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Schwarzenegger Talks Economics

Aired August 20, 2003 - 16:00   ET


ANNOUNCER: Arnold Schwarzenegger showcases his economic brain trust. Does he have a detailed plan to fix California's finances beyond the big picture promises in his new ad?

ARNOLD SCHWARZENEGGER (R), CALIFORNIA GUBERNATORIAL CANDIDATE: I'm running for governor to lead a movement for change and give California back its future.

ANNOUNCER: Gray Davis dance. Are disgruntled Democrats singing a new tune about the governor after hearing his I'm-sorry-I'll-do- better speech last night?

GOV. GRAY DAVIS (D), CALIFORNIA: I got your message and I accept that criticism.

ANNOUNCER: More fallout from the terror in Baghdad. Even some members of the president's party think more U.S. troops may be needed in Iraq.

SEN. JOHN MCCAIN (R), ARIZONA: After an event like this, you have to evaluate whether we have enough people and if we have the right kind of people and whether we are spending enough money.

ANNOUNCER: Now, live from Washington, Judy Woodruff's INSIDE POLITICS.


JOHN KING, GUEST HOST: Thanks for joining us. I'm John King. Judy is off this week.

Arnold Schwarzenegger is promising to start fixing California's struggling economy the day he takes office as governor, but whether the voters trust him with that job may hinge, at least in part, on the ideas and the answers he is laying out to reporters this afternoon after an economic summit with top advisers in Los Angeles.


KING: In the recall campaign, while Schwarzenegger was on camera, a federal court released a ruling against the American Civil Liberties Union and its request to delay the October 7 election. So, for now, the urgent campaigning goes on. That election just 49 days away. Arnold Schwarzenegger fielding questions today, trying to answer the questions of California voters, also questions of other critics, including those in the political media. One of our best, Ron Brownstein, of the "Los Angeles Times," joins us now.

Ron, he came out today. He says he needs a 60-day audit. Let's start with the budget crisis, though. Did he give enough to meet the key first test?

RON BROWNSTEIN, "LOS ANGELES TIMES": Well, he gave more, but not that much. He told us some important things today, John.

He told us no new taxes and no cuts in education spending. He did not, however, tell us how he was going to make the budget deficit disappear when you take those two options off the table.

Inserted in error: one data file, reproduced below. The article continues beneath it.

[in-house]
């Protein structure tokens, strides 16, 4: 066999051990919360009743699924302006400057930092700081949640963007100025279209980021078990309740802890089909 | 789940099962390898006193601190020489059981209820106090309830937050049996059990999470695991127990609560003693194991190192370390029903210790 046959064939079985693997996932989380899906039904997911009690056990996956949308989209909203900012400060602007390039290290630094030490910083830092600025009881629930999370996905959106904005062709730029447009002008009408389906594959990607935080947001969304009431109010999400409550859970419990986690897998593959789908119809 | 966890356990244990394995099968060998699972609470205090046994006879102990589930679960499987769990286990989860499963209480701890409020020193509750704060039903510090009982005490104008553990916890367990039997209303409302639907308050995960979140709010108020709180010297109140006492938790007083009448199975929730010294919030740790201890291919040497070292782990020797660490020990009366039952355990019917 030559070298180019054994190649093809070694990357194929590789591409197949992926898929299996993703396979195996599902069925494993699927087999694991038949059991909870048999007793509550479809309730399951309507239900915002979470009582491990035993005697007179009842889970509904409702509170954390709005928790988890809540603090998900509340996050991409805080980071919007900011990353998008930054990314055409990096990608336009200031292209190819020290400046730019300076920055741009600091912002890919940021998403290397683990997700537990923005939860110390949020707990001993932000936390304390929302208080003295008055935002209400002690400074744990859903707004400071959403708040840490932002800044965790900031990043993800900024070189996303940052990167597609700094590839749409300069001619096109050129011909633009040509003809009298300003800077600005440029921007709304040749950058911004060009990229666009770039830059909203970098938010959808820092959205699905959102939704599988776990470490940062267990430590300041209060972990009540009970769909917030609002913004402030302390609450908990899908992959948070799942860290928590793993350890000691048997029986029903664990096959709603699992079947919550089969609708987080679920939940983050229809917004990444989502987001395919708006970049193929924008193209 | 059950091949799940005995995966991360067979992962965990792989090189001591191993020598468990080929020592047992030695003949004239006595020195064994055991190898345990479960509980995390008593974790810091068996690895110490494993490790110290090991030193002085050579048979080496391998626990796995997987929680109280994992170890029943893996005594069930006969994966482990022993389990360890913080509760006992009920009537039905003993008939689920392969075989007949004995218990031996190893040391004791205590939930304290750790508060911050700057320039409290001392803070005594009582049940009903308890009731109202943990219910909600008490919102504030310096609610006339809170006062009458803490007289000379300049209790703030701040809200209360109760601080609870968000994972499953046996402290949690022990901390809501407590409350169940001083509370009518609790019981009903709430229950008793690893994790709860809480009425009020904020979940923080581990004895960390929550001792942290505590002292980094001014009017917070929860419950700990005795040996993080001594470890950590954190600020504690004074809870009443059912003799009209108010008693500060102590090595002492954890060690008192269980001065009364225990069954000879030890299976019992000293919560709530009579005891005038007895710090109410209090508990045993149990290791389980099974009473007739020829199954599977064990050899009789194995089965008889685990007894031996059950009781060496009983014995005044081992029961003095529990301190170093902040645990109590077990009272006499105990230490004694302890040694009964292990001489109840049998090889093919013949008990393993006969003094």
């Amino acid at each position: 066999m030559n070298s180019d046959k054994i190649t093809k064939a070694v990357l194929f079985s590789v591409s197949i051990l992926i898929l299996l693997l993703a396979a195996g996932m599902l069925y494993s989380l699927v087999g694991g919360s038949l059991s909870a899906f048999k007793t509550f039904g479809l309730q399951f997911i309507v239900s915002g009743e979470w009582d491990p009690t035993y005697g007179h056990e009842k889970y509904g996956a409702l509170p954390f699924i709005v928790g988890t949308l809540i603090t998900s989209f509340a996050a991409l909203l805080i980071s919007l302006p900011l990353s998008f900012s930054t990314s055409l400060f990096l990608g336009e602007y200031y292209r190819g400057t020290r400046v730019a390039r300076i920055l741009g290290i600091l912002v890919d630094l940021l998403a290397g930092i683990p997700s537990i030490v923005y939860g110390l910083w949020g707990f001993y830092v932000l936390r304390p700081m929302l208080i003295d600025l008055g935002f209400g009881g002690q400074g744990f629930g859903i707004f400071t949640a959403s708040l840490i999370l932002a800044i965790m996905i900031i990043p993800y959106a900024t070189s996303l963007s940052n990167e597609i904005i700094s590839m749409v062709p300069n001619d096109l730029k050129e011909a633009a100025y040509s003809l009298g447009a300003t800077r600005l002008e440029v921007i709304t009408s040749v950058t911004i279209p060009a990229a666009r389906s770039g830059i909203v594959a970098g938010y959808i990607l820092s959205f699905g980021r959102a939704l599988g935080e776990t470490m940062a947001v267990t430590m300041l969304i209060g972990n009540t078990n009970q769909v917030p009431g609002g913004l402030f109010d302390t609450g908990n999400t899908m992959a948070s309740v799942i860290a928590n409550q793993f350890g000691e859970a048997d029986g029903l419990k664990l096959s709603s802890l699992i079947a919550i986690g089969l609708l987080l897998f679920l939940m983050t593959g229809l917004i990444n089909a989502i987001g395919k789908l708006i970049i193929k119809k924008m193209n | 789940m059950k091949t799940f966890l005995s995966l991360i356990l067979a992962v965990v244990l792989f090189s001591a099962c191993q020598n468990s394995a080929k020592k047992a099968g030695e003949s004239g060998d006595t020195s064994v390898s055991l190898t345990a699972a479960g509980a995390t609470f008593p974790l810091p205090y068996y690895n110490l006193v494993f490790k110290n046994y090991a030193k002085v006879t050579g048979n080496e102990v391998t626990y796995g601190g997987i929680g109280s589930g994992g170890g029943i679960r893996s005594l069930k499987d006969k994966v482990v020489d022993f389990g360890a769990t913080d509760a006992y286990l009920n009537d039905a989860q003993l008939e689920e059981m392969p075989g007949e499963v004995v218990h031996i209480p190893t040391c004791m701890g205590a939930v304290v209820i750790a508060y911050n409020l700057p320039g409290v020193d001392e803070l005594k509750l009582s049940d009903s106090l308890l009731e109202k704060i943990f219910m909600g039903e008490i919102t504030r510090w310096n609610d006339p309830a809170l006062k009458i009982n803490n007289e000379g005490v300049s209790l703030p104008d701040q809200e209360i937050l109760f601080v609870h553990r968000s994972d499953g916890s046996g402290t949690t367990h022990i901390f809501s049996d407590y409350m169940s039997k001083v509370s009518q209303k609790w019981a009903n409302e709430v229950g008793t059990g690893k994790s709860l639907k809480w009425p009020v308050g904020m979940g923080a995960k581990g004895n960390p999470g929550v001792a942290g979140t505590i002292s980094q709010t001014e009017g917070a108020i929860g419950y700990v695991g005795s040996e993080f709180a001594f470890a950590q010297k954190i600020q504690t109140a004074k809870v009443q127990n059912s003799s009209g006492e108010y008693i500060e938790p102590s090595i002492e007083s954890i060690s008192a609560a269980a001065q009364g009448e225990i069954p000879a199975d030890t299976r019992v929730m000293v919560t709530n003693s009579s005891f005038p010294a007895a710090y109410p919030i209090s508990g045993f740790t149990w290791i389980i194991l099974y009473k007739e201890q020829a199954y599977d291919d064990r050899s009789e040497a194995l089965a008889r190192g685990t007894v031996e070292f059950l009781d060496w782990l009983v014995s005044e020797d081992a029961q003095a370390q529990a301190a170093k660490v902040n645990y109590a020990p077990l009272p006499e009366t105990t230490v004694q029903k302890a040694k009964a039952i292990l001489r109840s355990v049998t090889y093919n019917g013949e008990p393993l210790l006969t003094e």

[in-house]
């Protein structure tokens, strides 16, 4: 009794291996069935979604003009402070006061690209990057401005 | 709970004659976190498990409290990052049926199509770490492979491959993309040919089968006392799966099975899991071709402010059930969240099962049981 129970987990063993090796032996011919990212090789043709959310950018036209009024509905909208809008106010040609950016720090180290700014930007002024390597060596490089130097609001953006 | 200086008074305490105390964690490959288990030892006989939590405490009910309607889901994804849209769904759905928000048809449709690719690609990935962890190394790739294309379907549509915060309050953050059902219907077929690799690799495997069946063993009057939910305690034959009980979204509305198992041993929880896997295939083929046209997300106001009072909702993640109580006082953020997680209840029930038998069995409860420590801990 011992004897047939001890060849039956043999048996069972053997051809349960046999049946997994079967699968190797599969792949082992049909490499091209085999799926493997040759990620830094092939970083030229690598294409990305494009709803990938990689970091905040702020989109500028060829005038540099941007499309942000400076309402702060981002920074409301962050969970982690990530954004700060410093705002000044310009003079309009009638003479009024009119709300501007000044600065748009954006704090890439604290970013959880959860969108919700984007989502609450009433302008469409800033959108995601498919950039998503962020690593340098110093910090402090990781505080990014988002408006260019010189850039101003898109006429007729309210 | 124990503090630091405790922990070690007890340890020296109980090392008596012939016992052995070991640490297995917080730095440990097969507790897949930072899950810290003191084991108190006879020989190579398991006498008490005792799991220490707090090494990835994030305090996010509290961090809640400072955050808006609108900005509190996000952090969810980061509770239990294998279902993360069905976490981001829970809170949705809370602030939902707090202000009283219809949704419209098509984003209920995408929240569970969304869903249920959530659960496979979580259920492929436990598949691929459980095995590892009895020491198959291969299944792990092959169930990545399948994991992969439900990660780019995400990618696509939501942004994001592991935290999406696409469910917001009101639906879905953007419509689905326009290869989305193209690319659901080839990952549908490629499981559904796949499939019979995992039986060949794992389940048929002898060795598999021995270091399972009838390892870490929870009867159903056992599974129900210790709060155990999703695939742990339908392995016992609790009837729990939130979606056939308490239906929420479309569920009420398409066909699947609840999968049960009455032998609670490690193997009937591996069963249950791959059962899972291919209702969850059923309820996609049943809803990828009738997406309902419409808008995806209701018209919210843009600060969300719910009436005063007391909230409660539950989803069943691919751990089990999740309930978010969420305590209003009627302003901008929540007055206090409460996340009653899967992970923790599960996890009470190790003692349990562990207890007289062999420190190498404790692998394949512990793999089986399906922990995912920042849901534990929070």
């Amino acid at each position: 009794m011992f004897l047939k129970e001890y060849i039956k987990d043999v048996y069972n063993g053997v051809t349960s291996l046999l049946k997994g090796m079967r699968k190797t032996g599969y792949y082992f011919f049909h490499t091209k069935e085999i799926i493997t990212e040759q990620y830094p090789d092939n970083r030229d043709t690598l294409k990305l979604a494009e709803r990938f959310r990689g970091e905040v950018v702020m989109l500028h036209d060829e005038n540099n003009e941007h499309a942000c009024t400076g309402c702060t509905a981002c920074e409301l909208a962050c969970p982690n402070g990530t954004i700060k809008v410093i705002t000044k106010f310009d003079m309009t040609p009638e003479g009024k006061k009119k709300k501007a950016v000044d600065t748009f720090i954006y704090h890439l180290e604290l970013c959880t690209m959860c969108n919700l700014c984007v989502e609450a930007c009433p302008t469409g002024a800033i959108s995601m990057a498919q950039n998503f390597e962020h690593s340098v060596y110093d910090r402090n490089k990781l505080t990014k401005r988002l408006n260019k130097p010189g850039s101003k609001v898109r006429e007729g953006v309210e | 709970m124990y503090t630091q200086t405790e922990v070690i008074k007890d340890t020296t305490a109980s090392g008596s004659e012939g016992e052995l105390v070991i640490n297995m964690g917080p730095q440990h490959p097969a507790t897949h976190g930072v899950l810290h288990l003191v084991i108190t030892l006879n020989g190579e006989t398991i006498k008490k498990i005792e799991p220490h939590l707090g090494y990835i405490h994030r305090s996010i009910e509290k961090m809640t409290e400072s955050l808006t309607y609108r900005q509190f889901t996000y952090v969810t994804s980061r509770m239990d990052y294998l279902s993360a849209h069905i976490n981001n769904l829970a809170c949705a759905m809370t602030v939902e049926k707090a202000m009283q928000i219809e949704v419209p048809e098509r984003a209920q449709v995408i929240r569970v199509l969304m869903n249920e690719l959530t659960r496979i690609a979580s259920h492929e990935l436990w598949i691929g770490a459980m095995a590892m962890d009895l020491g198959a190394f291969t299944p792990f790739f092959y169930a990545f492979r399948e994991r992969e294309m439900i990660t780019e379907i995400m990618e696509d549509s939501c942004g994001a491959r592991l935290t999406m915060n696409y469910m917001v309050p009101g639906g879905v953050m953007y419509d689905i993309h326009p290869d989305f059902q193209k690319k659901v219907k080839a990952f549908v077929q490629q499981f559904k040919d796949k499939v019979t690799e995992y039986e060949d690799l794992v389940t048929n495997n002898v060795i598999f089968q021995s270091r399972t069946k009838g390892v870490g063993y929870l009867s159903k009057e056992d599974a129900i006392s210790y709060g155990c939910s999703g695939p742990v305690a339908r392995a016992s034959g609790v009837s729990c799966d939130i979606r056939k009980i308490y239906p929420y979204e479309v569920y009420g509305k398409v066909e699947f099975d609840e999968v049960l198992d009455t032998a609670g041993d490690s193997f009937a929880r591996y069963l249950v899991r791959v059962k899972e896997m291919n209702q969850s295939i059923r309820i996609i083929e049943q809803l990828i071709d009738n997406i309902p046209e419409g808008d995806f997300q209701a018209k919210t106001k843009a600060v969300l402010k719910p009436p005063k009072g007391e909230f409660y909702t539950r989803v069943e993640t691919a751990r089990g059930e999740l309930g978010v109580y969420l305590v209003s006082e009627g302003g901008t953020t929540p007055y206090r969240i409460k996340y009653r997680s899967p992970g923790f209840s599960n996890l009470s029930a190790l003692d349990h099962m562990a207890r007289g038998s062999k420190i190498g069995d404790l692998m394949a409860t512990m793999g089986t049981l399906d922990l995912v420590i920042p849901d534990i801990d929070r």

He, as you said, announced he wants to have a review headed by John Kogen (ph), who is a very talented guy at the Hoover Institute. I think Bush at one point looked at him as OMB director. But I think many voters are going to be wanting more specifics.

What it did show was an enormous message discipline. I mean, he constantly turns this argument back into the people versus the politicians. You saw that in the answer just now, the argument being what's lacking is not answers but the will to implement tough solutions.

KING: We talked earlier about one of the great challenges he faces is that he's trying to build a broad base. He is a Republican. If he takes a position on taxes, he will anger either conservatives or liberals. Same on education, any other issue.

Let's listen to just a little bit. He is a Republican, but he also says he's an Independent. And, hey, he says he likes Democrats. Let's listen.


SCHWARZENEGGER: People are always concerned and say, you know, there's a lot of Democrats out there. My answer is, I've lived with a Democrat for the last 17 years. I am trained to deal with Democrats, OK?


KING: Trained to deal with Democrats. Of course, his wife, Maria Shriver of the Kennedy family. What is he trying to do there? He's trying to be funny, number one, but he's also trying to send a message.

BROWNSTEIN: Oh, absolutely. Look, what he said in his answer in what we just saw in the beginning of the show, I am an independent. I go up there without baggage.

He's basically trying to appeal across the spectrum here. He is someone who is trying to say he can work with people in both parties, and therefore people in both parties and Independents should vote for him.

As we said before, it's the opposite of the Gray Davis strategy. Davis wants this to be more partisan. Schwarzenegger is really presenting himself almost as a nonpartisan figure, more as an outsider in the Perot mold, or Jesse Ventura, than he is as a partisan Republican.

On the other hand, the economic blueprint that he offered today, no new taxes, regulatory reform, spending cuts saying the state had overspent is essentially a Republican response to the problem. So it makes him more Republican in that sense and may make it tougher for him to attract Democratic votes.